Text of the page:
Germany has proven that Solar cannot economically replace grid level power. They must recover from the Nuclear Fear and Ignorance lobby, and re-invigorate their excellent reactor program with new emphasis on the LFTR, which runs at atmospheric pressure, and cannot explode.

    I have watched Guy Negre and his air car for many years. It is clever and is probably the best air power possible. However, it cannot regenerate energy from braking.

    For a better design, look at Ingocar, for a hydraulic car that recovers 75% of its energy by braking. This may be the best transportation concept yet, and needs support to go into production. It is lighter, accelerates like a sports car, and is far less expensive to maintain or manufacture. It has a far superior carbon footprint.

  • Report this Comment On August 26, 2013, at 3:23 AM, wankap wrote:

    In Addition:

    The concentrated tracking solar energy collector works for both car and home, when teamed up with the battery storage and generation are rolle into a two or more piece package. Economical and durable.

    There is also a windmill-generator.

    and the solar-reactor unit may also be upsized and used where a full day sun is available without tracking. In addition there's an environmentally soft geothermal input to the battery.

    People that like my stuff, please vote for it on the create the future contest. I need the best chance to win. I already got honorable mention.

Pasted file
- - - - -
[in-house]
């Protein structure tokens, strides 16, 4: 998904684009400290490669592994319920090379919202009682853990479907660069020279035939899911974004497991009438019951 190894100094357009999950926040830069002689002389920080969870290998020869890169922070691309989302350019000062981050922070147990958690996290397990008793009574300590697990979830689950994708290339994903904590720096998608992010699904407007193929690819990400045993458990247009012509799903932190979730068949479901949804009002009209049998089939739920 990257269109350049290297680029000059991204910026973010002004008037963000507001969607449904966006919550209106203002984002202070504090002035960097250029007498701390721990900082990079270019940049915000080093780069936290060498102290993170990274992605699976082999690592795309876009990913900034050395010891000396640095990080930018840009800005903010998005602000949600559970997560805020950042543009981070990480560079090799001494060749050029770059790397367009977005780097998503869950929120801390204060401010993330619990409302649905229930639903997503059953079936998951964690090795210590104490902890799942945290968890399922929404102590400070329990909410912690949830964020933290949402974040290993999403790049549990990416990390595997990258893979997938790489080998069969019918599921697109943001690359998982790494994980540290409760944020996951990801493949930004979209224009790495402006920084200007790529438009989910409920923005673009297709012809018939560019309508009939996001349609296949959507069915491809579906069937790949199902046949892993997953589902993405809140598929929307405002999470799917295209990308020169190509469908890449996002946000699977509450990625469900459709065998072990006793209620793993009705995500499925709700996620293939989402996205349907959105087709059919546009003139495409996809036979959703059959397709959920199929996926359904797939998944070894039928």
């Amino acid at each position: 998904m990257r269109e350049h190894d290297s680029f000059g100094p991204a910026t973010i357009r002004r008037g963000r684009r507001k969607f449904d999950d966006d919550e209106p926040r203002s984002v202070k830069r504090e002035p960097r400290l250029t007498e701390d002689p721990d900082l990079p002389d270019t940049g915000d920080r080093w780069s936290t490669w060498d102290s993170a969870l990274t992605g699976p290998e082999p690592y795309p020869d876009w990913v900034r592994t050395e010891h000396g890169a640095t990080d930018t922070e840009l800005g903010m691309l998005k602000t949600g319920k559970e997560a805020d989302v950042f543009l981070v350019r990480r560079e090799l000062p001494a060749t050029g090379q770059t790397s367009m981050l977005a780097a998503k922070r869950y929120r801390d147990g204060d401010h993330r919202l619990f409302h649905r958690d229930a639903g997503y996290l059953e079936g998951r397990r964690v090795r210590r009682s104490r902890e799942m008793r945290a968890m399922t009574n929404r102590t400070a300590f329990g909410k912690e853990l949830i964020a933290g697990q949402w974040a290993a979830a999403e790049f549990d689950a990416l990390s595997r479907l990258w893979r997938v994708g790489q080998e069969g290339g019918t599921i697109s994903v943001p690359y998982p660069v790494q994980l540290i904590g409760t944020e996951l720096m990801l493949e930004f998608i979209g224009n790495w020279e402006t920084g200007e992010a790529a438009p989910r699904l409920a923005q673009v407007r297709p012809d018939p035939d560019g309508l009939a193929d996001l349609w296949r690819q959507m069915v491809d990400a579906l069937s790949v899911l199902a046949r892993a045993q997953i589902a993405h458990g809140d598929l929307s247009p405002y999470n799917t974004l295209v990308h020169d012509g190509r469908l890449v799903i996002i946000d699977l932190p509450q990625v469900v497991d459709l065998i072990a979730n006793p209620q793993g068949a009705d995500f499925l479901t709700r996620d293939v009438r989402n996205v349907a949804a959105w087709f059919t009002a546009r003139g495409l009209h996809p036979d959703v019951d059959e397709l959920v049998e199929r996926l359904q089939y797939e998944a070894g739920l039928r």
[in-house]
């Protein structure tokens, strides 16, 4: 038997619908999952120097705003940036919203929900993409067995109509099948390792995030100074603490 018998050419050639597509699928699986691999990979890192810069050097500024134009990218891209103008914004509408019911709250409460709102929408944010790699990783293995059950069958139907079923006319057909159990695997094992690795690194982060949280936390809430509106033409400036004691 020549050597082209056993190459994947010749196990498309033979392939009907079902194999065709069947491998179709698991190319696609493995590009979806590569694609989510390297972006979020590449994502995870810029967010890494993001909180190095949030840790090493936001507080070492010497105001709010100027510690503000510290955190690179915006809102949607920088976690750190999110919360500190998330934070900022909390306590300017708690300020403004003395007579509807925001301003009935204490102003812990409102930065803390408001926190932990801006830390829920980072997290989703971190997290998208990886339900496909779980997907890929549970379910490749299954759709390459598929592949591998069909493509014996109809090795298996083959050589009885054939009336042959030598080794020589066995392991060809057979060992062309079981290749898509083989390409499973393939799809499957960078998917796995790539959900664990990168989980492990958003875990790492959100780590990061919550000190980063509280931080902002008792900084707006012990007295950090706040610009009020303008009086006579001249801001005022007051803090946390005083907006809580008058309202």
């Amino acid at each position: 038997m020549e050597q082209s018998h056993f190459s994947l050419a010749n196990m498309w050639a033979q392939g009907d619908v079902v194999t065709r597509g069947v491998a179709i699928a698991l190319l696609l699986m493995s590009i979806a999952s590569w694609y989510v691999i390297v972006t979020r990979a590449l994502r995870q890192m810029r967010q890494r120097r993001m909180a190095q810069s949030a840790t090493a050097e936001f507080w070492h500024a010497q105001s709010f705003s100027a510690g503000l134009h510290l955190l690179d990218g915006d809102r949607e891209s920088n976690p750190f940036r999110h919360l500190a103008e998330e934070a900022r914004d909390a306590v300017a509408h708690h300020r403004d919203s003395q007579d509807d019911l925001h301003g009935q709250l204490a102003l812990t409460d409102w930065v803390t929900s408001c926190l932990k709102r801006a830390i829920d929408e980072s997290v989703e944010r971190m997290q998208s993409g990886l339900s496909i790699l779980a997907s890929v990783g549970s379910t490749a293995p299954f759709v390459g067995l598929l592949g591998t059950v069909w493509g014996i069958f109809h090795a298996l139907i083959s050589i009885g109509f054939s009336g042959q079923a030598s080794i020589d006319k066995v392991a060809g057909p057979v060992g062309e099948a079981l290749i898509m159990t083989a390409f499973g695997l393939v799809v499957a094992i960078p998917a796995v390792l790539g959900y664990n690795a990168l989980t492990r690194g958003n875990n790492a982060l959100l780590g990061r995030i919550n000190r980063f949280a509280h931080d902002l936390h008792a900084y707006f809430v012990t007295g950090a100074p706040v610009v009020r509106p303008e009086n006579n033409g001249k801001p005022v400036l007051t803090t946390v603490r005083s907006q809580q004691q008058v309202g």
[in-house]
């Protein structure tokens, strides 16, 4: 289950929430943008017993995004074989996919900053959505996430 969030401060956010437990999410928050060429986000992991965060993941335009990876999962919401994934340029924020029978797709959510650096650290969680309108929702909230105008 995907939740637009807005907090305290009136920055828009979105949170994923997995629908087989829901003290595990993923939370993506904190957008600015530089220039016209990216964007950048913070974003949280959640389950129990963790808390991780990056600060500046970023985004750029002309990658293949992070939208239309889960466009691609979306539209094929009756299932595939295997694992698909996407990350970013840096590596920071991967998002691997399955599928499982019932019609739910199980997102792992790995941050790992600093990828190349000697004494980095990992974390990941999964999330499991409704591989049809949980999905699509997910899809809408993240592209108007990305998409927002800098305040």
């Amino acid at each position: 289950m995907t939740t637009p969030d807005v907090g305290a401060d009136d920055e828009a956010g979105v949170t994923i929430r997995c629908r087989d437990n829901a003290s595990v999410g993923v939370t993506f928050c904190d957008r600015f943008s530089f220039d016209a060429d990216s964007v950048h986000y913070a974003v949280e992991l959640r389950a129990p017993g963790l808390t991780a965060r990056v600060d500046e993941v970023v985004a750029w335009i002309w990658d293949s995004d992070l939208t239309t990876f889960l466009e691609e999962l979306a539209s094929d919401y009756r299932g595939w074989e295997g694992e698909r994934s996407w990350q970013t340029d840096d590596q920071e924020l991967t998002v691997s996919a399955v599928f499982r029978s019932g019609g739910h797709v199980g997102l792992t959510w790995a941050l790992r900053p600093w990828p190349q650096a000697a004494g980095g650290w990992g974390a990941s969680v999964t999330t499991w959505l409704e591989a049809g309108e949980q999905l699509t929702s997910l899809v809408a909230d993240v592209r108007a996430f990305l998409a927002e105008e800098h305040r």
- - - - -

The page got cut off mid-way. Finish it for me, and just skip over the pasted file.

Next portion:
I'm working on the company website currently.

  • Report this Comment On August 26, 2013, at 7:20 AM, EricMJohnson wrote:

    The only reason it costs $10,000 to convert a vehicle to CNG is because of EPA regulations. The tank and hardware should only cost a couple thousand dollars, if that. Nothing magic, just proven technology burdened by government regulations from an agency that is supposed to protect our environment. But the EPA is really about protecting the oil industry, which is part of the cabal of banks and corporations that own our government.

  • Report this Comment On August 26, 2013, at 9:26 AM, Surfer1958 wrote:

    Really? How long do you think it would take for the $2.17 per gallon saving to be eaten up by new taxes, road tolls, and higher NG gas prices. I like the vision of having my electric car being charged up using the solar panels on my roof. Its coming, but the key is to stop electing lackeys to the Oil interests.

  • Report this Comment On August 26, 2013, at 10:03 AM, lm1b2 wrote:

    The fuel of the future is here,but it isn't Electric nor Natural Gas its Hydrogen Gas,the only fuel that is renewable,clean,and can be made cheaply,and we will never run out.The problem is the Oil industry has been blocking the use of this fuel for years,with our corrupt governments help.

  • Report this Comment On August 26, 2013, at 10:23 AM, smacunalum wrote: